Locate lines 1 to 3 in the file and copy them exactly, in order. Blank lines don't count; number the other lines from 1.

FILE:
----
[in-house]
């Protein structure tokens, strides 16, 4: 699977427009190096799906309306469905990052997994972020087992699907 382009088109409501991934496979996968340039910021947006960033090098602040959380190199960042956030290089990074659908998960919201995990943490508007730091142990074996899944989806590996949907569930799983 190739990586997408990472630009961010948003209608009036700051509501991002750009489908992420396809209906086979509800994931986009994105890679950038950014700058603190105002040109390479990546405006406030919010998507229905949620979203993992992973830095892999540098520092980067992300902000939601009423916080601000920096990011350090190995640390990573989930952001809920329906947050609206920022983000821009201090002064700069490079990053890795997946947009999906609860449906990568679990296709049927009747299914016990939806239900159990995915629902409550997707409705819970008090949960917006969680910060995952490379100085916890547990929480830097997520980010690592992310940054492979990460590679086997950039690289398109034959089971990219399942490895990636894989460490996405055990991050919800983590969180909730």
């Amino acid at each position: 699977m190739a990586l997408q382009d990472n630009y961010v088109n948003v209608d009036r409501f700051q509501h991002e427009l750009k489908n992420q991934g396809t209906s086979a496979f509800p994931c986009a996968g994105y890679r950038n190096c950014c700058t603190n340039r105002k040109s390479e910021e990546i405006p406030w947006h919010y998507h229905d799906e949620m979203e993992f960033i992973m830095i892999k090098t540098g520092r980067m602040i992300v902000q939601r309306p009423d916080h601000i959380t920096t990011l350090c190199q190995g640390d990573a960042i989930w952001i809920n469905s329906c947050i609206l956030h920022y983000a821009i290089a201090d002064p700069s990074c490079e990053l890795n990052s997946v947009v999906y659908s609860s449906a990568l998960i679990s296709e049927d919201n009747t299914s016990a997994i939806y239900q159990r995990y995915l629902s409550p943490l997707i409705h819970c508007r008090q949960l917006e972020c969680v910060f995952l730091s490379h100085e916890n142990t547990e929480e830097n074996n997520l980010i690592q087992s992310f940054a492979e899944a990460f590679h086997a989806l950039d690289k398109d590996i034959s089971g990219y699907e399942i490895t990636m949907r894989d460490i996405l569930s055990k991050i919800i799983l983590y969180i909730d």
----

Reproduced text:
[in-house]
């Protein structure tokens, strides 16, 4: 699977427009190096799906309306469905990052997994972020087992699907 382009088109409501991934496979996968340039910021947006960033090098602040959380190199960042956030290089990074659908998960919201995990943490508007730091142990074996899944989806590996949907569930799983 190739990586997408990472630009961010948003209608009036700051509501991002750009489908992420396809209906086979509800994931986009994105890679950038950014700058603190105002040109390479990546405006406030919010998507229905949620979203993992992973830095892999540098520092980067992300902000939601009423916080601000920096990011350090190995640390990573989930952001809920329906947050609206920022983000821009201090002064700069490079990053890795997946947009999906609860449906990568679990296709049927009747299914016990939806239900159990995915629902409550997707409705819970008090949960917006969680910060995952490379100085916890547990929480830097997520980010690592992310940054492979990460590679086997950039690289398109034959089971990219399942490895990636894989460490996405055990991050919800983590969180909730």
């Amino acid at each position: 699977m190739a990586l997408q382009d990472n630009y961010v088109n948003v209608d009036r409501f700051q509501h991002e427009l750009k489908n992420q991934g396809t209906s086979a496979f509800p994931c986009a996968g994105y890679r950038n190096c950014c700058t603190n340039r105002k040109s390479e910021e990546i405006p406030w947006h919010y998507h229905d799906e949620m979203e993992f960033i992973m830095i892999k090098t540098g520092r980067m602040i992300v902000q939601r309306p009423d916080h601000i959380t920096t990011l350090c190199q190995g640390d990573a960042i989930w952001i809920n469905s329906c947050i609206l956030h920022y983000a821009i290089a201090d002064p700069s990074c490079e990053l890795n990052s997946v947009v999906y659908s609860s449906a990568l998960i679990s296709e049927d919201n009747t299914s016990a997994i939806y239900q159990r995990y995915l629902s409550p943490l997707i409705h819970c508007r008090q949960l917006e972020c969680v910060f995952l730091s490379h100085e916890n142990t547990e929480e830097n074996n997520l980010i690592q087992s992310f940054a492979e899944a990460f590679h086997a989806l950039d690289k398109d590996i034959s089971g990219y699907e399942i490895t990636m949907r894989d460490i996405l569930s055990k991050i919800i799983l983590y969180i909730d």